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Monday, November 24, 2003
Lost and Found Sound at Americaís National Public Radio, including the only known recording of the lost South African language of Kukasi / the full text of Henry Mayhew's London Labour and the London Poor, courtesy of Phil Gyford, who extracts an account of C19 photographic scams: 'The fact is, people donít know their own faces.' Which, in those days, was probably true.

Related: the Victorian Internet, one of b3ta's occasionally quite amusing challenges. You might have a vague idea of what to expect when you click the link, but some of these are just inspired, such as the zoetropic hamster dance (more early cinema, more Zoetropes). Of course, some say that the telegraph was the Victorian Internet (review at Mappa Mundi).

A new venture, the digital Guardian, via Azeem, who wrote about the brave new world of Machinima in the paper last week. Machinima - computer-generated cinema - has to be better than the third part of the wretched Matrix trilogy, which I saw last night. Not at all impressed.

I quite like this vignette of Poundbury, the Prince of Wales's model village, at Keys Corner. Will Poundbury be the model for England's house-building renaissance? Or even Seaside, Florida's New Urbanist paradise? / Ben Johnson, architectural artist / paintings of naval aviation, via Michelle at life in the present. Also via litp, record cover art, a personal collection - a fine visual resource.

Rare books at MIT. Unusually for MIT, thereís not a lot of online material from these books. Which is a shame, because items like William Stricklandís Report on Canals, Railways, Roads, &c., &c., Made to the Pennsylvania Society for the Promotion of Internal Improvements piqued our interest for more canal and engineering ephemera. See, for example, this history of the Panama Canal, with photos. (the Panama Canal invariably takes one into the world of palindromes, via the seminal 'a man, a plan, a canal: Panama!' I now prefer the much more Seuss-like: 'a man, a plan, a cat, a ham, a yak, a yam, a hat, a canal - Panama!' (thanks to Jim Kalbís Palindrom Connection. See also palindromic numbers).

Back to canals. The Canal Museum is also worth a visit to get more background. Fumigation brigades, 1905, trying to solve the horrendous disease problems that caused the French to abandon their attempt in the 1880s (using this canal plan). At first, mosquitoes werenít even identified as the source of the problem:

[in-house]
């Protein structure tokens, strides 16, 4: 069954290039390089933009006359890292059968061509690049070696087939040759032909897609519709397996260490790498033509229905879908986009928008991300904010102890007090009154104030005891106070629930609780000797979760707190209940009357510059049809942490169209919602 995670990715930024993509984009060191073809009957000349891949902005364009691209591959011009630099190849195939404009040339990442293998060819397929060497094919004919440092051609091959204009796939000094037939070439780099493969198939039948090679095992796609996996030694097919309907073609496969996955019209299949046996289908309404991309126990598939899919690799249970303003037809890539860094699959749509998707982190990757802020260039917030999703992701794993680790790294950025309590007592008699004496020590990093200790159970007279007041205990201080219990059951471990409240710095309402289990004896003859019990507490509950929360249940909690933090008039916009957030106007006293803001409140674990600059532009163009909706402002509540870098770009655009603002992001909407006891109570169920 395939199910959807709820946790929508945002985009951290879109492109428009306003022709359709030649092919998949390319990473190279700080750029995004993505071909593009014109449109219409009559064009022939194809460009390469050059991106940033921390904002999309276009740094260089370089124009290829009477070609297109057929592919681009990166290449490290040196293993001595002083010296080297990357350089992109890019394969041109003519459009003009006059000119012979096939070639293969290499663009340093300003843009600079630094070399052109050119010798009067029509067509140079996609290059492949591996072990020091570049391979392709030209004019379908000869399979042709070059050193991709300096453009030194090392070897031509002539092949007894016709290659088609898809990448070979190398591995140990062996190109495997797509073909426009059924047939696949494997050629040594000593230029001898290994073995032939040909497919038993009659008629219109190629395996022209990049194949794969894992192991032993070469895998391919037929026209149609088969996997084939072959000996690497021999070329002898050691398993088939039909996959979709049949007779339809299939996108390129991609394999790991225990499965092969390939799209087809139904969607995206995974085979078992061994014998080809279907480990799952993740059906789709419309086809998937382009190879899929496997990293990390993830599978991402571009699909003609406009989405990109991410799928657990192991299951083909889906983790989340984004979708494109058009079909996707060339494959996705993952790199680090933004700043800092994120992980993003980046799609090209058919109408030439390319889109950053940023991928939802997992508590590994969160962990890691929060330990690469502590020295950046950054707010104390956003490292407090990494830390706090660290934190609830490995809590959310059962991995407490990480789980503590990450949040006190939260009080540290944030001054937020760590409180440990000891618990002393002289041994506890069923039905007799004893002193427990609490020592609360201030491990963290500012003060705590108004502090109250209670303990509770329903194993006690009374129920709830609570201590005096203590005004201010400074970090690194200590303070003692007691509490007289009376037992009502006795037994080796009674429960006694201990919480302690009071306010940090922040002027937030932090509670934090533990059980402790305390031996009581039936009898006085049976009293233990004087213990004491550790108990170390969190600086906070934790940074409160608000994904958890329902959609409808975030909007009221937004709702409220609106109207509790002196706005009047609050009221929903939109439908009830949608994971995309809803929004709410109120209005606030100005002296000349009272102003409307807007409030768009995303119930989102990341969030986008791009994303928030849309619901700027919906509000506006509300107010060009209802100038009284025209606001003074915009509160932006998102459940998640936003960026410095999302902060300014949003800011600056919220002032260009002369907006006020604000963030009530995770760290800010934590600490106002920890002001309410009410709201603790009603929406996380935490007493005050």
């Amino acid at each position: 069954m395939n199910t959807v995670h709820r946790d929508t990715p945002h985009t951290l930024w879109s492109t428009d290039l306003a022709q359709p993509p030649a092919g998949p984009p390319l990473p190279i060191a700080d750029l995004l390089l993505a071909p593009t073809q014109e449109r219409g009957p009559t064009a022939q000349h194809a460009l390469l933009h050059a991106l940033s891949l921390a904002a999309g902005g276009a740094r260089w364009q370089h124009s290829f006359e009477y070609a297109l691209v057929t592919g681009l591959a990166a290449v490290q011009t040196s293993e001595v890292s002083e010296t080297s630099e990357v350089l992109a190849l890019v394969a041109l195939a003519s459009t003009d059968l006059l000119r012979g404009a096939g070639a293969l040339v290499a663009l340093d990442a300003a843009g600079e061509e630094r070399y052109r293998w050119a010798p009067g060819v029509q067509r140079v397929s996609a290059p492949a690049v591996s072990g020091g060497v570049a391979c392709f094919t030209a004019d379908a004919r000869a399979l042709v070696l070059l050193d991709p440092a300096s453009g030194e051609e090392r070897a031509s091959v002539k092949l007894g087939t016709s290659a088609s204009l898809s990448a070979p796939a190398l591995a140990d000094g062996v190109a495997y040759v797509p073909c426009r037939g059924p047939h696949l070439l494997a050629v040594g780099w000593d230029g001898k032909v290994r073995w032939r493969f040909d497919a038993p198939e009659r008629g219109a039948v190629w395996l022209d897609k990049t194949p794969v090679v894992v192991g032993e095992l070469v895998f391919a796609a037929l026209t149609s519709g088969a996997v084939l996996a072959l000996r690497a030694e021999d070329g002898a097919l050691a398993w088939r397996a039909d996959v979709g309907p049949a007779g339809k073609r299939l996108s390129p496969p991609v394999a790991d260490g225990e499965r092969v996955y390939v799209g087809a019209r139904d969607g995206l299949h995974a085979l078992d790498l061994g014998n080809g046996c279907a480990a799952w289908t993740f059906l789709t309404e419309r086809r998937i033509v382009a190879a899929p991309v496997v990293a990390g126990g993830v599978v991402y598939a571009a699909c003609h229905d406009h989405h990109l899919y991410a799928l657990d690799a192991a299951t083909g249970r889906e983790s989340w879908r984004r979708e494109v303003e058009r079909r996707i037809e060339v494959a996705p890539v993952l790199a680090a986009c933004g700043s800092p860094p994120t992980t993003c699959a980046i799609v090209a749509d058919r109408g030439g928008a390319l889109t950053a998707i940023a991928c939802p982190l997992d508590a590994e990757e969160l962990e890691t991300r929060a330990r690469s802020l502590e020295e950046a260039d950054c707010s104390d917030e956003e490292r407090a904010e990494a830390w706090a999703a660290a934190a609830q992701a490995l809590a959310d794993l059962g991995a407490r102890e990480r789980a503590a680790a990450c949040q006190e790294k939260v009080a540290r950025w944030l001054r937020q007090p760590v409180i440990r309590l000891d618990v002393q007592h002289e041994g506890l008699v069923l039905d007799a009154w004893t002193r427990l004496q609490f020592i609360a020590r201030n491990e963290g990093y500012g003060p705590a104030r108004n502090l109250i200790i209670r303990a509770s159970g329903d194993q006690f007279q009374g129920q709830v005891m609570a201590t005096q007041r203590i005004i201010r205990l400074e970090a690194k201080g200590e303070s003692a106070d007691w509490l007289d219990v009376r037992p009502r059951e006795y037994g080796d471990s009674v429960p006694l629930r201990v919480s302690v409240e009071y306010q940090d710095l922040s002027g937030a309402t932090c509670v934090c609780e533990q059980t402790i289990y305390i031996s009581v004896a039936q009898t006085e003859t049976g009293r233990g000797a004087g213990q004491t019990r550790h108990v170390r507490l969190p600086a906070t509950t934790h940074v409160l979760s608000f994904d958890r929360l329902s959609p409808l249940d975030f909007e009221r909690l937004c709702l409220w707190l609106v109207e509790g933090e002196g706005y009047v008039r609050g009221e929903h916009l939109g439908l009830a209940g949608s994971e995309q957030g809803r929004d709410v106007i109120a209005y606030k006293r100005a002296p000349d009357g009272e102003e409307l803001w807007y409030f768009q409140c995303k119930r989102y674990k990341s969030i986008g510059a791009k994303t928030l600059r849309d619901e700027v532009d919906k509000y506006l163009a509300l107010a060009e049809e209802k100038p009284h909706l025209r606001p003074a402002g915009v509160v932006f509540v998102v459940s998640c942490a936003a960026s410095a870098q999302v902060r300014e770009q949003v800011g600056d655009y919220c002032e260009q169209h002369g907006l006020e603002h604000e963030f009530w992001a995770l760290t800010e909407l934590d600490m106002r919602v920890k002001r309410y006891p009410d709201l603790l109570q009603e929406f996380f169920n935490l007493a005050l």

In 1881, the French recorded about sixty deaths from disease. In 1882, the number doubled. The following year, 420 died. Malaria and yellow fever were the most common killers. Because the company often fired sick men to reduce medical costs, the numbers probably reflect low estimates. Believing the fumes from rotting vegetation caused the disease, doctors at the French hospital at Ancon advised workers to avoid the night air. Only after thousands of deaths would the cause be attributed to virus-carrying mosquitoes.

Some 20,000 people eventually died when the French finally pulled out in 1888, having spent $287,000,000. Of course, it was the Americans who finished the job. A tiny Quicktime movie of the locks working. A larger, but very cute, animation showing the whole procession of locks, Atlantic to Pacific.

The American Package Museum (via Muxway) - there are even 3D views of some of the exhibits. In the UK, the best known packaging collector is Robert Opie, who now hosts his collection on Wigan Pier, a location better known for other associations.

Also via Muxway, Bikini Science, which purports to be a serious study of the history of swimwear. True, the site does have a chronology, bibliography and there are even graphs (this one plots "the location of the waistline of bikini culotte in inches below navel vs time"), but there's also quite a lot of nudity.

I used to believe, the childhood beliefs site / I live on your visits has kindly scanned two classic typography ads: Monotype Univers and Nebiolo, as well as this evocative view of Piccadilly Circus in 1964 / A Directory of Heavier-Than-Air Flying Machines at the great Cabinet Magazine, complete with chart / kottke.org has re-designed (although our link seems to have fallen off the front page - oh well).